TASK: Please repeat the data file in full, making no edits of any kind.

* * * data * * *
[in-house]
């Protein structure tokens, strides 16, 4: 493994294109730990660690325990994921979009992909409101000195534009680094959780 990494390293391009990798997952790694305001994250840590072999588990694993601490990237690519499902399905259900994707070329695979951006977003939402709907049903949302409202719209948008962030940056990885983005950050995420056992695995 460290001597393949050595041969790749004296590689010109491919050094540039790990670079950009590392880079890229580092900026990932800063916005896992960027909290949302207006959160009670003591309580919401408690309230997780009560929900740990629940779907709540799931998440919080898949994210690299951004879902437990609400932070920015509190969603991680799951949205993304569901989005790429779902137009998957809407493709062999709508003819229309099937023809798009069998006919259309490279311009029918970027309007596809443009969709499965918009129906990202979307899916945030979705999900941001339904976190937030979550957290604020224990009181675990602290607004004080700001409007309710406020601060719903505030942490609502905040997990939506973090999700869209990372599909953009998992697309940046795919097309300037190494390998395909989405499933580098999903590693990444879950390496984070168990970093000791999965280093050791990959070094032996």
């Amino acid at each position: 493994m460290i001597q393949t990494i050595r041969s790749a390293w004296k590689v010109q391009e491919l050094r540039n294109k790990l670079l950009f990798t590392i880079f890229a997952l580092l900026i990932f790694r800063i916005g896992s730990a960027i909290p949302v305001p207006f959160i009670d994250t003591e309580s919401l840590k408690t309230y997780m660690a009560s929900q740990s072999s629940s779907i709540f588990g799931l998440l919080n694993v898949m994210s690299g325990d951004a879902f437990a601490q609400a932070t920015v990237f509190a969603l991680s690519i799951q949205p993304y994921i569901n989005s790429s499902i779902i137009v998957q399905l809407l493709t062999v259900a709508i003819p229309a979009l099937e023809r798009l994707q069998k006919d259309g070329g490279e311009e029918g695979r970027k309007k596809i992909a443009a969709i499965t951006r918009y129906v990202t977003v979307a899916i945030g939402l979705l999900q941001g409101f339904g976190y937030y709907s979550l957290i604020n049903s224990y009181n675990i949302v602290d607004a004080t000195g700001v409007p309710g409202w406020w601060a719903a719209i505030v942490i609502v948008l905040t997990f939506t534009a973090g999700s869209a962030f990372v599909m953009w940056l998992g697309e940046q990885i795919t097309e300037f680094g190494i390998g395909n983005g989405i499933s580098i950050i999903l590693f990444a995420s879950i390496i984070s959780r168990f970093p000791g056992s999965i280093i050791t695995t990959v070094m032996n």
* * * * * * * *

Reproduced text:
[in-house]
């Protein structure tokens, strides 16, 4: 493994294109730990660690325990994921979009992909409101000195534009680094959780 990494390293391009990798997952790694305001994250840590072999588990694993601490990237690519499902399905259900994707070329695979951006977003939402709907049903949302409202719209948008962030940056990885983005950050995420056992695995 460290001597393949050595041969790749004296590689010109491919050094540039790990670079950009590392880079890229580092900026990932800063916005896992960027909290949302207006959160009670003591309580919401408690309230997780009560929900740990629940779907709540799931998440919080898949994210690299951004879902437990609400932070920015509190969603991680799951949205993304569901989005790429779902137009998957809407493709062999709508003819229309099937023809798009069998006919259309490279311009029918970027309007596809443009969709499965918009129906990202979307899916945030979705999900941001339904976190937030979550957290604020224990009181675990602290607004004080700001409007309710406020601060719903505030942490609502905040997990939506973090999700869209990372599909953009998992697309940046795919097309300037190494390998395909989405499933580098999903590693990444879950390496984070168990970093000791999965280093050791990959070094032996």
């Amino acid at each position: 493994m460290i001597q393949t990494i050595r041969s790749a390293w004296k590689v010109q391009e491919l050094r540039n294109k790990l670079l950009f990798t590392i880079f890229a997952l580092l900026i990932f790694r800063i916005g896992s730990a960027i909290p949302v305001p207006f959160i009670d994250t003591e309580s919401l840590k408690t309230y997780m660690a009560s929900q740990s072999s629940s779907i709540f588990g799931l998440l919080n694993v898949m994210s690299g325990d951004a879902f437990a601490q609400a932070t920015v990237f509190a969603l991680s690519i799951q949205p993304y994921i569901n989005s790429s499902i779902i137009v998957q399905l809407l493709t062999v259900a709508i003819p229309a979009l099937e023809r798009l994707q069998k006919d259309g070329g490279e311009e029918g695979r970027k309007k596809i992909a443009a969709i499965t951006r918009y129906v990202t977003v979307a899916i945030g939402l979705l999900q941001g409101f339904g976190y937030y709907s979550l957290i604020n049903s224990y009181n675990i949302v602290d607004a004080t000195g700001v409007p309710g409202w406020w601060a719903a719209i505030v942490i609502v948008l905040t997990f939506t534009a973090g999700s869209a962030f990372v599909m953009w940056l998992g697309e940046q990885i795919t097309e300037f680094g190494i390998g395909n983005g989405i499933s580098i950050i999903l590693f990444a995420s879950i390496i984070s959780r168990f970093p000791g056992s999965i280093i050791t695995t990959v070094m032996n």